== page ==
- Politics and Social Issues
The Right to Be Nice
Everybody deserves respect
Today I'm being serious. No pictures (well, maybe one picture). No video. Nothing to review. I know this is pretty far off the beaten path for my hubs, but it's actually one of my pet personal projects in real life.
As individuals, we're often deep in our own thoughts. We may not notice or think about people around us. Especially those in the service industries. Often, they're just treated as background. A prop, a tool that's expected to work without thought or consideration.
Be the customer... be the server... but be courteous!
I've been there. I've been the customer, but I've been on the other side of the counter, too. When you're running a register, or helping customers in the store… whatever the job is… most people are pretty nice. But every now and then, you run into the person who thinks it's their God given right to abuse people. Just because they can? Maybe because they're in an inferior social position? Possibly a result of a really bad day?
Do the Right Thing
I was raised well by a great Mom and Dad. They taught me many things, but it boils down to trying to always do the right thing. Sometimes, I mess up. But thanks to my folks, I do make the attempt.
I know, the "Right Thing" can be a shifting target sometimes. And it's not always the same from person to person.
I'm not here today to teach my version of right and wrong. Not worried about shades of right and wrong. You don't have to tell me there's a difference between being rude, and being a pathological murderer. I know all that.
It's a choice we all make
I just wanted to draw attention to a choice we can make. One that can make life better for those around us. It might even have an impact on our lives. Just try to be a little bit nicer to your cashier at the store. Your waiter at the restaurant. The customer assistant who helps you have a better experience in their place of business. Or… in my case… the Blockbuster employee who's trying his best to be friendly and helpful.
No need to go overboard
You don't have to go overboard. But at the very least, don't deliberately try to make someone else's day worse. I've got a friend who works in a food store. He's a very nice, gentle, soft-spoken fellow, yet recently he had an entire day full of customers berating and cursing him. The reason? Because they didn't bother to read.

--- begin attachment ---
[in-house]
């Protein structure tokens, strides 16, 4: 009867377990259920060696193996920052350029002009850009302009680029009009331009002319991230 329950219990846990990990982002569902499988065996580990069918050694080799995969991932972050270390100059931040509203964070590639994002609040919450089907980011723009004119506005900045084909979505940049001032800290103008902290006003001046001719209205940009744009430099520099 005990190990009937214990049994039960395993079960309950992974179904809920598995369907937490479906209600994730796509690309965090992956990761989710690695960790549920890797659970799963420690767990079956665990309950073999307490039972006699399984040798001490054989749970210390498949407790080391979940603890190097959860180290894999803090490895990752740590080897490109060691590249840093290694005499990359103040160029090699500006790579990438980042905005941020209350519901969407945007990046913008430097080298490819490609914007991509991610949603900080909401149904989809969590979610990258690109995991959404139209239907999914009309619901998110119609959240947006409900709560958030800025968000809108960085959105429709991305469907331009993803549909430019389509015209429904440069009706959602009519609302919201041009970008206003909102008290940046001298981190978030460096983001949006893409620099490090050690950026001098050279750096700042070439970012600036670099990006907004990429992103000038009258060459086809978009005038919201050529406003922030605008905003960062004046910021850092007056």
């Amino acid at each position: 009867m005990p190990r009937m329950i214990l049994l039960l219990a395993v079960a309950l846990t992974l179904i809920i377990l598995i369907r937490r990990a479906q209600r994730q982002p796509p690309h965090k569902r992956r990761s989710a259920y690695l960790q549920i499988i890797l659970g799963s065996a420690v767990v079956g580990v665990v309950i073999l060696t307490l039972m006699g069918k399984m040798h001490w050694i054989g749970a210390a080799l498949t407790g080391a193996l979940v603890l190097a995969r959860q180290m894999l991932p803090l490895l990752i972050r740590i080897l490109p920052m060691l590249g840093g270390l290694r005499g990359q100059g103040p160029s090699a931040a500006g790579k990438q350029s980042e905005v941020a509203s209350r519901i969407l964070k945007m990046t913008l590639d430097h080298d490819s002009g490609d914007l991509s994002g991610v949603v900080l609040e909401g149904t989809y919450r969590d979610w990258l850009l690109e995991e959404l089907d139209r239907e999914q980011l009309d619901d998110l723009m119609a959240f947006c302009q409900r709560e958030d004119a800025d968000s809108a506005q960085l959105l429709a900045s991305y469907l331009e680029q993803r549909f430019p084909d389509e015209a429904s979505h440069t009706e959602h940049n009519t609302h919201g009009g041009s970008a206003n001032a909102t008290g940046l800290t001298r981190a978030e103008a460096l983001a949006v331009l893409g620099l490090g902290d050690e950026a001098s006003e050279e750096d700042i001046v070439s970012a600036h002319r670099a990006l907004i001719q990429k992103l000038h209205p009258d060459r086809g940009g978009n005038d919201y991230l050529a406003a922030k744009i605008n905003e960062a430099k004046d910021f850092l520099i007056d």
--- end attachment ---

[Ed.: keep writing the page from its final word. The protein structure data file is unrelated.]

Okay, I'm being harsh. Actually, his store had a sale going on, but it was conditional. You had to spend a certain amount of money to get the discount, but it was a whopping huge discount. Most customers read the sign, did what they needed to do, and left happy. But several didn't bother to read the entire sentence. Then when they got to the register, they acted like bullies, hoping if they were loud enough and ugly enough, they'd get their way. And sometimes, that works. It's not right, and I'd sure like to see there be a punishment for that kind of behavior. But there are times a store manager will cave in just because it's costing the store money to stand there and argue with a loudmouth who won't go away.
Oh, THAT sign?
You'd be amazed at what people can say. These people my friend dealt with would accuse him personally of trying to rip them off. Like he's going to pocket the money he's overcharging them. At times, he's led them back to the sign hanging from the ceiling to prove he's not lying. You know what they said? "Someone must have put that up while we were at the register!" Like they'd have an employee just hiding around the corner with the sign, waiting for the poor unsuspecting customer to leave in order to hang the sign. "Oh, that sign? Why, sir, it's been there for years!"
The People of Wal-Mart
Too many people these days hide behind the old saying, "The customer is always right." As if that's an excuse for any kind of rude behavior. Well, Sam Walton, founder of Wal-Mart, made that phrase a commandment. And it works, up to a point. Until the customer abuses the privilege. Now, Wal-Mart may be big and successful, but I avoid shopping there if at all possible. Why? Because it brings out the worst in people. When I go to Wal-Mart, the employees range from nice to surly. But the customers? Wow, I've been stomped, trampled, shoved, had people take things from my own shopping cart… I rarely escape Wal-Mart with a good mood.
Because of Winn Dixie
So I do my shopping at Winn Dixie. Not just any Winn Dixie. Because there are 3 locally, and 2 of them are just fair. But my favorite one? There's a reason it's my favorite. Every employee there has a smile for me, a pleasant comment, a helpful suggestion. If I've got a question, someone's always happy, for real, to help me. If I ever have to work in customer service again, that's the kind of environment I would look for.
But in my favorite Winn Dixie... here's the best part… the customers are outstanding, as well! I like to tease and say they have a better class of customer (since I AM one!), but the truth is simple. They foster an attitude of mutual respect. I'm sure exceptions happen, we're all human, but overall it's a good place to be.
Share your smile
So what am I suggesting, exactly? Well, fortunately most people are nice at heart. What I'm asking, is let's all just be a bit nicer to each other. It'll help make up for the rudeness of the few. If you see an employee having a rough day, try to get a smile from them. At the very least, give them one of yours.
No need to go out of your way about it. It's enough to know that maybe someone's day was a bit better because of you.